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Wheat Kings rookie forward Nolan Patrick making big impression

Hey there, time traveller!
This article was published 8/1/2015 (1286 days ago), so information in it may no longer be current.

BRANDON -- We could tell you about how good Nolan Patrick is.

We could tell you, for instance, how at the tender age of 16 and still in his rookie season with the Western Hockey League's Brandon Wheat Kings, Patrick is killing penalties, playing the point on the power play and averaging almost a point per game.

We could tell you also about his hockey bloodlines and about how his father, Steve, was an NHL first-rounder and his uncle, James, was one of the best NHL defencemen this province ever produced.

We could tell you about the 100-foot tape-to-tape passes like the one he lasered through traffic in a game here the other night to spring a teammate loose on a partial breakaway. We could tell you about the hard work in his own zone. We could tell you about a 6-3, 191-pound frame that makes you gaze and wonder what the kid is going to look like when he actually grows up.

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Hey there, time traveller!
This article was published 8/1/2015 (1286 days ago), so information in it may no longer be current.

BRANDON — We could tell you about how good Nolan Patrick is.

We could tell you, for instance, how at the tender age of 16 and still in his rookie season with the Western Hockey League's Brandon Wheat Kings, Patrick is killing penalties, playing the point on the power play and averaging almost a point per game.

Brandon Sun Brandon Wheat Kings Nolan Patrick is following in the footsteps of father and uncle.

BRUCE BUMSTEAD / BRANDON SUN

Brandon Sun Brandon Wheat Kings Nolan Patrick is following in the footsteps of father and uncle.

We could tell you also about his hockey bloodlines and about how his father, Steve, was an NHL first-rounder and his uncle, James, was one of the best NHL defencemen this province ever produced.

We could tell you about the 100-foot tape-to-tape passes like the one he lasered through traffic in a game here the other night to spring a teammate loose on a partial breakaway. We could tell you about the hard work in his own zone. We could tell you about a 6-3, 191-pound frame that makes you gaze and wonder what the kid is going to look like when he actually grows up.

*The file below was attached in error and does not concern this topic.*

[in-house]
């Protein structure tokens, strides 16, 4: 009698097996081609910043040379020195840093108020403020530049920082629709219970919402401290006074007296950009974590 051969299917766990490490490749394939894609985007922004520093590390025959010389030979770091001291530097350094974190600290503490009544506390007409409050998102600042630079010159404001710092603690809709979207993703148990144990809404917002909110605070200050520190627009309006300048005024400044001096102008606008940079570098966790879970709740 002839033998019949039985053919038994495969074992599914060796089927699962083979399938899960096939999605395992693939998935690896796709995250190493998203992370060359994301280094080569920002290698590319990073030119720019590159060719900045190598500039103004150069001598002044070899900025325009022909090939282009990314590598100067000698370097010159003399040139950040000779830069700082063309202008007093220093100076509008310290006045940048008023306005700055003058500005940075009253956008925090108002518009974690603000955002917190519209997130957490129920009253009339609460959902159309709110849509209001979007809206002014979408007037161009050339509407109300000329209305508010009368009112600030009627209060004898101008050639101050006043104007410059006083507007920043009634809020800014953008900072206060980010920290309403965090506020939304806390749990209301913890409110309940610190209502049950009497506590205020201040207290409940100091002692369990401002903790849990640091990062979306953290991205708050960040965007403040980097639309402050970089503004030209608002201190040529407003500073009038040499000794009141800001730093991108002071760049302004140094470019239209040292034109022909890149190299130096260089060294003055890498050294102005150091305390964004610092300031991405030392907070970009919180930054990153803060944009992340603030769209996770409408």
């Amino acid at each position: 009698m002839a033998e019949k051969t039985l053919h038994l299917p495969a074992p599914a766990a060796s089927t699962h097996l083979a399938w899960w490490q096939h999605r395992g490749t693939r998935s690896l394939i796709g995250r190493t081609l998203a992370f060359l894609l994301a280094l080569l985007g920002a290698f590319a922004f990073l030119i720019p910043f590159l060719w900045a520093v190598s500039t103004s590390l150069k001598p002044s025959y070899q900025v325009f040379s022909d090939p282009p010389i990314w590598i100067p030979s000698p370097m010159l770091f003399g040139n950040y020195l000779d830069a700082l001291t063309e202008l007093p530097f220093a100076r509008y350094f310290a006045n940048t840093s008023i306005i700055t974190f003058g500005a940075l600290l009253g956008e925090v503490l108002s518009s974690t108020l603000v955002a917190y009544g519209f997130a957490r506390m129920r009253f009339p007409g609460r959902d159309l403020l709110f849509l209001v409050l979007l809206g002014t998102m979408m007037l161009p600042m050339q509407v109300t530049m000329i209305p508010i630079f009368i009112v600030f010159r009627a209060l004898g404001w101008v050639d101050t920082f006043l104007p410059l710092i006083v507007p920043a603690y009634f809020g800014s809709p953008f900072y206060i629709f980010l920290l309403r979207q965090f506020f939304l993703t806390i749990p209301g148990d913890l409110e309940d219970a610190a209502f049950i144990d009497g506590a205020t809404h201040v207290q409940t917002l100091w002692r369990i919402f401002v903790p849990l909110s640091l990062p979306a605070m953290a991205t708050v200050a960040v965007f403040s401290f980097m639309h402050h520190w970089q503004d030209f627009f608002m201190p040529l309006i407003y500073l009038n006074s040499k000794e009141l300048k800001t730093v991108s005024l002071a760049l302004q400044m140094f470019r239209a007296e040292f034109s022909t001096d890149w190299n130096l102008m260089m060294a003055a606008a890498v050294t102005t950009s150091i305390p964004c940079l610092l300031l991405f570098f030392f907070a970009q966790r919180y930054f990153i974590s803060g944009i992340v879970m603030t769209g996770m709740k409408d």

But what's the point in us telling you all that when you can hear it — and much, much more — from the people who live and play everyday with a kid already being touted as the Next One to come out of the hockey factory that is the Wheat Kings.

Let's start with Wheaties teammate John Quenneville, who knows more than a little about what it's like to play with the high expectations that come with having a famous hockey surname (Chicago Blackhawks head coach Joel Quenneville is his cousin).

"I honestly don't have words to explain to you what I've seen in this kid," Quenneville said this week. "He's absolutely unbelievable. I haven't seen a player of this age in this league — or any league at his age — do what he does. It's absolutely incredible.

"He's such a smart player and such a skilled player. For him to do what he's done — it's amazing. He's walked into this league and he makes it look every night like he's been playing here for four years. Incredible — that's the only word I've got."

Did we mention Quenneville is a first-round pick of the New Jersey Devils and knows more than most about what it takes to play hockey at the highest level?

Yeah, you're saying, but in a week in which Randy Carlyle just lost his job with the Toronto Maple Leafs because he was surrounded by a bunch of players deemed "uncoachable," what's it like to coach a kid as precocious as Patrick?